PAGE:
The Creche and the Cross
As we celebrate Christmas on Saturday and the Feast of the Holy Family on Sunday we should recall how strange the story of the Incarnation is. God Himself came down to earth, the Holy Spirit came upon the Virgin Mary, and the second person of the Holy Trinity, the Son of God, was united to a human nature in the person of Jesus of Nazareth through the hypostatic union, and He, God and man, was the Christ. This same Jesus Christ revealed Himself as the Son of God during His public ministry, and He eventually gave His life in atonement for sin and for the salvation of the world. Therefore both the creche, the scene of His birth, and the Cross are signs of the self-emptying of God and His sacrificial love for the world.
In the incarnation God condescended to become one of us. The word condescension is usually a pejorative meant as an insult, because it means that someone who feels they are superior to others stoops down to their level. God, however, truly is superior to us. God is uncreated while we are created. He is infinite and we are finite. He is the Creator and we are creatures. Therefore, St. Paul says, “For let this mind be in you, which was also in Christ Jesus: Who being in the form of God, thought it not robbery to be equal with God: But emptied himself, taking the form of a servant, being made in the likeness of men, and in habit found as a man” (Philippians 2:5-7). Jesus Christ became one of us for our benefit, not for His. In emptying Himself Jesus didn’t stop being God, rather He took on the nature of a man. He condescended to become a creature, to develop and mature in the natural way, to be obedient to Mary and Joseph, and to follow the laws of men.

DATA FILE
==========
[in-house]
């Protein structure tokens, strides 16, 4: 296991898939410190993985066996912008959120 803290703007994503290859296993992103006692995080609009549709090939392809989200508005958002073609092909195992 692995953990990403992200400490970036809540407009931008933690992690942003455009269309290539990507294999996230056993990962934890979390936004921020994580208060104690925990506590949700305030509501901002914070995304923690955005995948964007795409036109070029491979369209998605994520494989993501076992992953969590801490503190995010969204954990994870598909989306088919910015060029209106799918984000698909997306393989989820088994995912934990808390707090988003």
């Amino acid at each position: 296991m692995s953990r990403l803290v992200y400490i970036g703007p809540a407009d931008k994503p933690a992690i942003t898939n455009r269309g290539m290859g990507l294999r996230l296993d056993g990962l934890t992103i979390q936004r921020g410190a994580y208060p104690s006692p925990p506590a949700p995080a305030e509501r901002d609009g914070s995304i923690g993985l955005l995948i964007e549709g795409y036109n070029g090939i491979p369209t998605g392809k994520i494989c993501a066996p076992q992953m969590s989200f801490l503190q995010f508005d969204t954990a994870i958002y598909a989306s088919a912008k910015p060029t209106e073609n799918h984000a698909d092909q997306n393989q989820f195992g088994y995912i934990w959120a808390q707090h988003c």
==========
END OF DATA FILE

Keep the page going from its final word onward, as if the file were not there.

St. Paul continues after the quote above, “He humbled himself, becoming obedient unto death, even to the death of the cross. For which cause God also hath exalted him, and hath given him a name which is above all names: That in the name of Jesus every knee should bow, of those that are in heaven, on earth, and under the earth” (Phil 2:8-10). Jesus’ entire earthly life is an example of God’s love for us, and His greatest act of love is His death on the Cross. The humility of Jesus is that He didn’t take advantage of His Divine prerogative, even though He truly is God, but that His Divine love led Him to the Cross.
The love of God is not merely sentimental. Sentimental means marked or governed by feeling, sensibility, or emotional idealism, and love can certainly provoke emotion, very strong emotion. However, the love of God, and the type of love He desires us to show, is governed by reason, not emotion. It is concerned primarily with doing good for other, not making them feel good, and it has real consequences for our lives.
So, as we celebrate Christmas this weekend and for the next few weeks, we’ll celebrate with a lot of sentimentality. We’ll gather with family, put up lights and decorations, participate in family traditions and customs, and exchange gifts. Let us also remember that Christmas is a celebration of the love of God, which lead Him to become one of us, to live with us, and to give His life for us in the torturous death of the Cross. May the love of God also have a real and lasting effect in our lives leading to repentance, conversion, and growth in holiness.
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Fr. Bryan was pastor of Our Lady of Lourdes from July 3, 2017 to June 2022.